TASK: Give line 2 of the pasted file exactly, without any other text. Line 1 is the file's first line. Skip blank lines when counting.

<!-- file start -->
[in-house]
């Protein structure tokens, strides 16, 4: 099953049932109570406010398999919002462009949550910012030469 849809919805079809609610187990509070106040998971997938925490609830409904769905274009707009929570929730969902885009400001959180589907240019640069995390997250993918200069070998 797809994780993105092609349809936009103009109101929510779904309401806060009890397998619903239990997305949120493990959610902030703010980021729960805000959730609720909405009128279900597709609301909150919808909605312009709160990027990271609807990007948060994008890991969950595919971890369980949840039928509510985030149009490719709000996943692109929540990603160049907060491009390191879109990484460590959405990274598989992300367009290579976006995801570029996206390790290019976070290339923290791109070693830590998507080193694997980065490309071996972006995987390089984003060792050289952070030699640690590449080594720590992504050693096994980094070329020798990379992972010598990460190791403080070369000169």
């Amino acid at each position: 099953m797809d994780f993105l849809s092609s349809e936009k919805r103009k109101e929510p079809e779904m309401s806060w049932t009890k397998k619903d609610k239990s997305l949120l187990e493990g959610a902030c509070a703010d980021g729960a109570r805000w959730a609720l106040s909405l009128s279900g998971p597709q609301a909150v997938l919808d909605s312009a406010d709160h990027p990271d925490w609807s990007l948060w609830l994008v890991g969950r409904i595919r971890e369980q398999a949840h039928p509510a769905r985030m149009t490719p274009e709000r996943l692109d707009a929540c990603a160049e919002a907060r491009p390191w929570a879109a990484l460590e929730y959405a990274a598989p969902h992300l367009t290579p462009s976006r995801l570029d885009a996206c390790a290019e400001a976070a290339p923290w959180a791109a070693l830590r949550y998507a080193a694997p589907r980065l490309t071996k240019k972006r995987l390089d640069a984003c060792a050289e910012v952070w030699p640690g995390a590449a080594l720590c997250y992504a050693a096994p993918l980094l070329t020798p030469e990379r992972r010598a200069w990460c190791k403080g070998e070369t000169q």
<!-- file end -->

């Protein structure tokens, strides 16, 4: 099953049932109570406010398999919002462009949550910012030469 849809919805079809609610187990509070106040998971997938925490609830409904769905274009707009929570929730969902885009400001959180589907240019640069995390997250993918200069070998 797809994780993105092609349809936009103009109101929510779904309401806060009890397998619903239990997305949120493990959610902030703010980021729960805000959730609720909405009128279900597709609301909150919808909605312009709160990027990271609807990007948060994008890991969950595919971890369980949840039928509510985030149009490719709000996943692109929540990603160049907060491009390191879109990484460590959405990274598989992300367009290579976006995801570029996206390790290019976070290339923290791109070693830590998507080193694997980065490309071996972006995987390089984003060792050289952070030699640690590449080594720590992504050693096994980094070329020798990379992972010598990460190791403080070369000169």